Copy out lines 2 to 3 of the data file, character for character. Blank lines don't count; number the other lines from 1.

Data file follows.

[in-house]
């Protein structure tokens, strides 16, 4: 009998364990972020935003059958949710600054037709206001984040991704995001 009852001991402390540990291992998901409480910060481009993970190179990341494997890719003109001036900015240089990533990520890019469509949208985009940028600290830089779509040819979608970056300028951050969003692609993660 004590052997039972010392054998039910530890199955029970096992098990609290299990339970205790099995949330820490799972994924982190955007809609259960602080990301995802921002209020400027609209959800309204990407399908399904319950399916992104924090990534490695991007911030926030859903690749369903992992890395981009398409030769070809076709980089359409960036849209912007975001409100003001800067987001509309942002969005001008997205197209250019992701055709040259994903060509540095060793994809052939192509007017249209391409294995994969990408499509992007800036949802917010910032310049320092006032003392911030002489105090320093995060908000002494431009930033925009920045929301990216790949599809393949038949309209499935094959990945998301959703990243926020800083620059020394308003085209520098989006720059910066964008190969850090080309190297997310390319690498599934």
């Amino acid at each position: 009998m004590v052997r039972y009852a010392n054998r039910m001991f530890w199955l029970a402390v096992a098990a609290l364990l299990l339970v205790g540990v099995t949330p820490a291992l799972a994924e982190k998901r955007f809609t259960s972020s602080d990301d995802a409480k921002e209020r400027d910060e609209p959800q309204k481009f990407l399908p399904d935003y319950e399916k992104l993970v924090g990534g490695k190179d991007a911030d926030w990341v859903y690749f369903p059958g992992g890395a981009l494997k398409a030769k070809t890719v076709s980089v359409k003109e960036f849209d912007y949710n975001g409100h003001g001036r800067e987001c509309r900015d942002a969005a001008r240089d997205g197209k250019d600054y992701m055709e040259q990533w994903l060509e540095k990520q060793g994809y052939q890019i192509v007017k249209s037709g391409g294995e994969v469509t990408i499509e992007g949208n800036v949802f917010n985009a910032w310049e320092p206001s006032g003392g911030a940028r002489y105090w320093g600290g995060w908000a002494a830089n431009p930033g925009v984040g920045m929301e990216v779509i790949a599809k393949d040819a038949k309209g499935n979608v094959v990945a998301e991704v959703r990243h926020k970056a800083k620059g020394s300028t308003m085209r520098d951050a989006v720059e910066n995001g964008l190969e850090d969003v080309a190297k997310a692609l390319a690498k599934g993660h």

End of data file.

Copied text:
């Protein structure tokens, strides 16, 4: 009998364990972020935003059958949710600054037709206001984040991704995001 009852001991402390540990291992998901409480910060481009993970190179990341494997890719003109001036900015240089990533990520890019469509949208985009940028600290830089779509040819979608970056300028951050969003692609993660 004590052997039972010392054998039910530890199955029970096992098990609290299990339970205790099995949330820490799972994924982190955007809609259960602080990301995802921002209020400027609209959800309204990407399908399904319950399916992104924090990534490695991007911030926030859903690749369903992992890395981009398409030769070809076709980089359409960036849209912007975001409100003001800067987001509309942002969005001008997205197209250019992701055709040259994903060509540095060793994809052939192509007017249209391409294995994969990408499509992007800036949802917010910032310049320092006032003392911030002489105090320093995060908000002494431009930033925009920045929301990216790949599809393949038949309209499935094959990945998301959703990243926020800083620059020394308003085209520098989006720059910066964008190969850090080309190297997310390319690498599934």
């Amino acid at each position: 009998m004590v052997r039972y009852a010392n054998r039910m001991f530890w199955l029970a402390v096992a098990a609290l364990l299990l339970v205790g540990v099995t949330p820490a291992l799972a994924e982190k998901r955007f809609t259960s972020s602080d990301d995802a409480k921002e209020r400027d910060e609209p959800q309204k481009f990407l399908p399904d935003y319950e399916k992104l993970v924090g990534g490695k190179d991007a911030d926030w990341v859903y690749f369903p059958g992992g890395a981009l494997k398409a030769k070809t890719v076709s980089v359409k003109e960036f849209d912007y949710n975001g409100h003001g001036r800067e987001c509309r900015d942002a969005a001008r240089d997205g197209k250019d600054y992701m055709e040259q990533w994903l060509e540095k990520q060793g994809y052939q890019i192509v007017k249209s037709g391409g294995e994969v469509t990408i499509e992007g949208n800036v949802f917010n985009a910032w310049e320092p206001s006032g003392g911030a940028r002489y105090w320093g600290g995060w908000a002494a830089n431009p930033g925009v984040g920045m929301e990216v779509i790949a599809k393949d040819a038949k309209g499935n979608v094959v990945a998301e991704v959703r990243h926020k970056a800083k620059g020394s300028t308003m085209r520098d951050a989006v720059e910066n995001g964008l190969e850090d969003v080309a190297k997310a692609l390319a690498k599934g993660h």